Leaders of the 27-nation bloc highlighted the "free movement of knowledge" as a priority to respond to the challenges of globalisation and transform the EU into "a truly modern and competitive economy", according to the conclusionsPdf external of the Spring Summit, adopted on 14 March.

According to the conclusions, this "fifth freedom" should be created by removing barriers to the cross-border mobility of researchers, students, scientists and academic staff and by providing researchers with "better career structures" including familly-friendly career paths.

EU leaders also stressed that further higher education reforms are necessary for the fifth freedom to be achieved. In addition, they said intellectual property created by publicly funded research should be used "so as to increase knowledge transfer to industry". An "IP Charter" should be adopted "before the end of the year" to help address this, the leaders agreed.

Other key components of the fifth freedom will include the promotion of open access to knowledge and innovation, scientific excellence and mutual recognition of qualifications.

Supporting the mobility of researchers is one of the objectives of the EU's Lisbon Strategy for growth and jobs and one of the prerequisites for creating a true European Research Area (ERA). A reviewPdf external of ERA was conducted in 2007 and the Commission is expected to come up shortly with proposals to increase the mobility of researchers and promote effective knowledge sharing via open access to data and scientific publications.

In order to attract foreign researchers, the Council also adopted in autumn 2005 a "researchers' package" (EurActiv 23/03/2005). Part of the package is a specific researchers' visa, which aims to facilitate the admission of third-country nationals to carry out scientific research in the EU. However, only six member states had fully transposed the directivePdf external into national law by the 12 October 2007 deadline. The Commission said it could launch infringements procedure against the countries who have failed to honour their commitments. source

My comment: Well, well, well. Ok, I'm a scientist so it's good that they think of us, but until they show me the money, I won't believe them. This cool initiatives only help people with decent incomes. Those like me can only rely on charity.

EU science awards reward research on happiness

14 March 2008

This year's EU science awards, worth some €2 million, rewarded not only research into climate change and nanobiotechnology, but also socio-economic research on how economic growth, wealth and policy decisions affect overall happiness and satisfaction with life.

The European Science Awardsexternal ceremony took place on 12 March 2008, when prizes worth €1.8 million were awarded to a number of leading European scientists and science communicators.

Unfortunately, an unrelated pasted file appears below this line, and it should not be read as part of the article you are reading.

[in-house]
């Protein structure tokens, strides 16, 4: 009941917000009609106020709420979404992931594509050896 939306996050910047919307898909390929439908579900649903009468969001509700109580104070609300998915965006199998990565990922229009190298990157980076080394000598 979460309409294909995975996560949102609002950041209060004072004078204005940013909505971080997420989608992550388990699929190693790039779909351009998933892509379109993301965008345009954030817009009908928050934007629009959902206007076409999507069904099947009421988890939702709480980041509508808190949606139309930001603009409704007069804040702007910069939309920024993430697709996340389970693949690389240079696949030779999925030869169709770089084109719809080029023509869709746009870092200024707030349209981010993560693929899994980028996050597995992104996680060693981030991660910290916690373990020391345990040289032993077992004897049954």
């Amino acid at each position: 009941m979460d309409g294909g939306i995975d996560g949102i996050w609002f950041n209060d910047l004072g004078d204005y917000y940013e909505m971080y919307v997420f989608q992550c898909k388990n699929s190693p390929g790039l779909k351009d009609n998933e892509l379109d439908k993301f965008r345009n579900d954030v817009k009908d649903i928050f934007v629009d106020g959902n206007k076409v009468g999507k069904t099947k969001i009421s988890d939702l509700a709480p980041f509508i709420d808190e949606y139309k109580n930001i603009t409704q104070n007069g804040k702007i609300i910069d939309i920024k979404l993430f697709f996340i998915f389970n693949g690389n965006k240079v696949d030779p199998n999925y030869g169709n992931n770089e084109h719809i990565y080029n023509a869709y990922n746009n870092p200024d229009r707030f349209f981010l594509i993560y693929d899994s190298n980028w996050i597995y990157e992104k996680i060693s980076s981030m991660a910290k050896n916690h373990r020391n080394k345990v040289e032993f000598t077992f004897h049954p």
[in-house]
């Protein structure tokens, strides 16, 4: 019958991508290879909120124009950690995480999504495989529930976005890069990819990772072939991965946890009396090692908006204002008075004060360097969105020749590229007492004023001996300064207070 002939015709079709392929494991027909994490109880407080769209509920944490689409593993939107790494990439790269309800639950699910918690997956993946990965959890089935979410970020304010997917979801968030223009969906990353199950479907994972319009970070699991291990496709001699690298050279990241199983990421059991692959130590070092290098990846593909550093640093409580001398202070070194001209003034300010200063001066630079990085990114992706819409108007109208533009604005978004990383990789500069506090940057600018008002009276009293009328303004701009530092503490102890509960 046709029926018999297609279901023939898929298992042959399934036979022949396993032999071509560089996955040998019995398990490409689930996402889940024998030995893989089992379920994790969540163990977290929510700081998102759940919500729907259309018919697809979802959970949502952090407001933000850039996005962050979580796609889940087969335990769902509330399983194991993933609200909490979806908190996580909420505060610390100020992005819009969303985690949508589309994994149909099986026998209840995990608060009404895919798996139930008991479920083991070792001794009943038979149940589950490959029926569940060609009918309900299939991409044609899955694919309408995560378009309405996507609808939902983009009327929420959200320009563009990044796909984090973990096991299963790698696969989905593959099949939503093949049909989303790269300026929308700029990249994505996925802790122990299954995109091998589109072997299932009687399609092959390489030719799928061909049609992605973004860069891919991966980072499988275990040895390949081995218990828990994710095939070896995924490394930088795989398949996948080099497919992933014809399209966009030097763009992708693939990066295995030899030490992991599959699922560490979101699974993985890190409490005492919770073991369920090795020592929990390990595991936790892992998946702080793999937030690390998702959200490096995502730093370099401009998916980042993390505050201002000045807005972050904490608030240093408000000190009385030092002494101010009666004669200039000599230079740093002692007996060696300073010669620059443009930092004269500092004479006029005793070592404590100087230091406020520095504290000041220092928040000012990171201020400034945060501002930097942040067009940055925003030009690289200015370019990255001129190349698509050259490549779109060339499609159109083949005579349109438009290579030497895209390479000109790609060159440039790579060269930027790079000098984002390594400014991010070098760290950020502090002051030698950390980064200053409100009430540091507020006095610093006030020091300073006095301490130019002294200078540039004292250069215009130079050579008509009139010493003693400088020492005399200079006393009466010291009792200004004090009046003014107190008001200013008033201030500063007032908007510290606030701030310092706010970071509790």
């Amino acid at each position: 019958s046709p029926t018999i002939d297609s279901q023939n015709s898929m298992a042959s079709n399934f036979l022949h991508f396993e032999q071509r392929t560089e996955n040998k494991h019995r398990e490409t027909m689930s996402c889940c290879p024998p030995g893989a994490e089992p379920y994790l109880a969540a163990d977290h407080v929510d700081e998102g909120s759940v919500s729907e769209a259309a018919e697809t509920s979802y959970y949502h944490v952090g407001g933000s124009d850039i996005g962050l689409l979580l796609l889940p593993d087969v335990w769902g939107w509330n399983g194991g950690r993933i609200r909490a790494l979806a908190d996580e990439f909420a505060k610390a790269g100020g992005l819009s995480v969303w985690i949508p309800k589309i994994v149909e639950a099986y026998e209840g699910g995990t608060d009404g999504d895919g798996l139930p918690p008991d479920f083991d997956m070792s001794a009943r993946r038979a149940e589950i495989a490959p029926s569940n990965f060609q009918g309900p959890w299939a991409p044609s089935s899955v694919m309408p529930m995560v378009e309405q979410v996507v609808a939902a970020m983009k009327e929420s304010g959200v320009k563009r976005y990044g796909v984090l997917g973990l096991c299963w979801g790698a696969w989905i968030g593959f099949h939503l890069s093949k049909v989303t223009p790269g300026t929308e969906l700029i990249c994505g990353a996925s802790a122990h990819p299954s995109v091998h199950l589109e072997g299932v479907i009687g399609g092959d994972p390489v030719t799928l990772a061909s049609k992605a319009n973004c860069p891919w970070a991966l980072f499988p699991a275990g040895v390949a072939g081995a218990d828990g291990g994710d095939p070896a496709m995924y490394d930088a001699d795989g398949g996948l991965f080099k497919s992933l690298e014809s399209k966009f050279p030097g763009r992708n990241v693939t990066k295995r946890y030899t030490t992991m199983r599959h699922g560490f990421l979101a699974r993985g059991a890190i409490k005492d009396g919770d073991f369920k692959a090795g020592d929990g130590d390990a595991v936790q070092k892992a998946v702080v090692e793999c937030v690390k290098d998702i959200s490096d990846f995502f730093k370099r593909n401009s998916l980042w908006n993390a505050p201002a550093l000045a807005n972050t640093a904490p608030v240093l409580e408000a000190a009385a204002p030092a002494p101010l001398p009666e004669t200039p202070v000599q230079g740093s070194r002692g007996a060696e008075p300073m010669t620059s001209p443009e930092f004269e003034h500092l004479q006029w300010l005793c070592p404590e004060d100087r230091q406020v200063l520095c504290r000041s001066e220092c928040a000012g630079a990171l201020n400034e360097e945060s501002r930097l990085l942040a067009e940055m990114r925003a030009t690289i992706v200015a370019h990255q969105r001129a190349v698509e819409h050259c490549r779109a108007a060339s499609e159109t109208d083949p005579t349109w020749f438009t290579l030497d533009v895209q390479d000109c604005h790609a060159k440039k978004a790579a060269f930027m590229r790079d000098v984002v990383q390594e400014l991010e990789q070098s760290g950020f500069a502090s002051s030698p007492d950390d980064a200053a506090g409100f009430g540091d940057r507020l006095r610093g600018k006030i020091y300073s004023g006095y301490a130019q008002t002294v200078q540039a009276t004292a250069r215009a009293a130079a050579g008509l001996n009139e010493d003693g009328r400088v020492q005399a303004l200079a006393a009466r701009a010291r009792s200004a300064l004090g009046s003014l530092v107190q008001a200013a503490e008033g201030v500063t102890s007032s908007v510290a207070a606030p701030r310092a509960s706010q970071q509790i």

Among this year's winners was a research project examining whether economic growth makes us feel happier and whether increased individual wealth leads to a more satisfying life. The EURECONAW project, led by Italian researcher Luisa Corrado, also studied whether and how policy decisions affect our wellbeing, with the aim of eventually helping policymakers to understand the impact of their decisions on the wellbeing of society.

The European Science Awards are celebrated in three fields. This year, the Descartes prizeexternal for transnational collaborative research (€1.48 million) honoured pan-European research teams in the fields of food safety, nanobiotechnology and polar research. The Science Communication prizeexternal (€195,000) compensated the best science communicators for their role in engaging citizens with science and research.

The Marie Curie excellence awardsexternal (€250,000) rewarded the exceptional achievements of five individual scientists who have benefited from the EU's Marie Curie mobility scheme for the training of researchers. This year, in addition to socio-economic research into happiness, this category honoured research on cancer, dark matter, ICT and the body's immune system.

The European Science Awards "represent the best that Europe has to offer," said Science and Research Commissioner Janez Potočnik, presenting the awards. They honour the key qualities of "excellence, openness and creativity," he added.

The Descartes prize was launched in 2000, the Marie Curie excellence awards in 2003 and the Science Communication prize in 2004. This was the first time that all three prizes were awarded in a special European Science Awards ceremony. source